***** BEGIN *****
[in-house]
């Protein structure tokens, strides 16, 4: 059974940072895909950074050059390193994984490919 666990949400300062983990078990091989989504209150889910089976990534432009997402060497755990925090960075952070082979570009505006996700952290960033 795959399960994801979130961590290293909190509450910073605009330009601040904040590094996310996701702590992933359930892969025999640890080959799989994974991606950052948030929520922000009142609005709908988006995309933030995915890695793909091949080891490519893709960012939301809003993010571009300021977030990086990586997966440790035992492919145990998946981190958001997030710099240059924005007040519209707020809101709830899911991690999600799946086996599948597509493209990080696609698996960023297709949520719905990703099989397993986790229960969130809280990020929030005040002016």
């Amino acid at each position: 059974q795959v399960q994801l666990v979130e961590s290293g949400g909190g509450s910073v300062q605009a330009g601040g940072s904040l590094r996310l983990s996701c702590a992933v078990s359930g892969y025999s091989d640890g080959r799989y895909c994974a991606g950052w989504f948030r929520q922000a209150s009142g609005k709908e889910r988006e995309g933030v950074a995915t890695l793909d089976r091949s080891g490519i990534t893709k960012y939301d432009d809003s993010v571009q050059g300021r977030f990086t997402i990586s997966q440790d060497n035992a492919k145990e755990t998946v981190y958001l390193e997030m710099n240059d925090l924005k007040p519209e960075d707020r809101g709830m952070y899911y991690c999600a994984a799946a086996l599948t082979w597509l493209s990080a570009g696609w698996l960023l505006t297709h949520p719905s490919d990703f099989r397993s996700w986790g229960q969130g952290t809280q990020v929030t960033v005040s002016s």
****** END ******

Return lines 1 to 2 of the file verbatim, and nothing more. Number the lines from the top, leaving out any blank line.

[in-house]
């Protein structure tokens, strides 16, 4: 059974940072895909950074050059390193994984490919 666990949400300062983990078990091989989504209150889910089976990534432009997402060497755990925090960075952070082979570009505006996700952290960033 795959399960994801979130961590290293909190509450910073605009330009601040904040590094996310996701702590992933359930892969025999640890080959799989994974991606950052948030929520922000009142609005709908988006995309933030995915890695793909091949080891490519893709960012939301809003993010571009300021977030990086990586997966440790035992492919145990998946981190958001997030710099240059924005007040519209707020809101709830899911991690999600799946086996599948597509493209990080696609698996960023297709949520719905990703099989397993986790229960969130809280990020929030005040002016």